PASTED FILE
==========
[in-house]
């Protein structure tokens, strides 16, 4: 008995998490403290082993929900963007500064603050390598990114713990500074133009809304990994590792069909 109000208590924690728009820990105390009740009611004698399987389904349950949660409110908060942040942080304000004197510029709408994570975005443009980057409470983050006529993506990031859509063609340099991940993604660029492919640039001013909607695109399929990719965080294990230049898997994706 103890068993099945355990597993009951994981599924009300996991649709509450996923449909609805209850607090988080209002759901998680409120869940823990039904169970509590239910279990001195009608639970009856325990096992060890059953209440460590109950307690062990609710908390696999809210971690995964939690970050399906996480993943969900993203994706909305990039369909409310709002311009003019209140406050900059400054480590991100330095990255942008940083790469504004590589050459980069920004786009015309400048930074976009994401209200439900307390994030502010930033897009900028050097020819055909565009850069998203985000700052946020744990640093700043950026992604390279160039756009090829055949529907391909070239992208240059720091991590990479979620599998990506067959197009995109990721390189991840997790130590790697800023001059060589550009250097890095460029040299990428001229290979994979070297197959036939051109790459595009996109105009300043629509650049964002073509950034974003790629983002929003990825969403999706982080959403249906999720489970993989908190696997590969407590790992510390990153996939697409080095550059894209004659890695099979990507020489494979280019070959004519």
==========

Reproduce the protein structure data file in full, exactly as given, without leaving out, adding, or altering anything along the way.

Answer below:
[in-house]
């Protein structure tokens, strides 16, 4: 008995998490403290082993929900963007500064603050390598990114713990500074133009809304990994590792069909 109000208590924690728009820990105390009740009611004698399987389904349950949660409110908060942040942080304000004197510029709408994570975005443009980057409470983050006529993506990031859509063609340099991940993604660029492919640039001013909607695109399929990719965080294990230049898997994706 103890068993099945355990597993009951994981599924009300996991649709509450996923449909609805209850607090988080209002759901998680409120869940823990039904169970509590239910279990001195009608639970009856325990096992060890059953209440460590109950307690062990609710908390696999809210971690995964939690970050399906996480993943969900993203994706909305990039369909409310709002311009003019209140406050900059400054480590991100330095990255942008940083790469504004590589050459980069920004786009015309400048930074976009994401209200439900307390994030502010930033897009900028050097020819055909565009850069998203985000700052946020744990640093700043950026992604390279160039756009090829055949529907391909070239992208240059720091991590990479979620599998990506067959197009995109990721390189991840997790130590790697800023001059060589550009250097890095460029040299990428001229290979994979070297197959036939051109790459595009996109105009300043629509650049964002073509950034974003790629983002929003990825969403999706982080959403249906999720489970993989908190696997590969407590790992510390990153996939697409080095550059894209004659890695099979990507020489494979280019070959004519």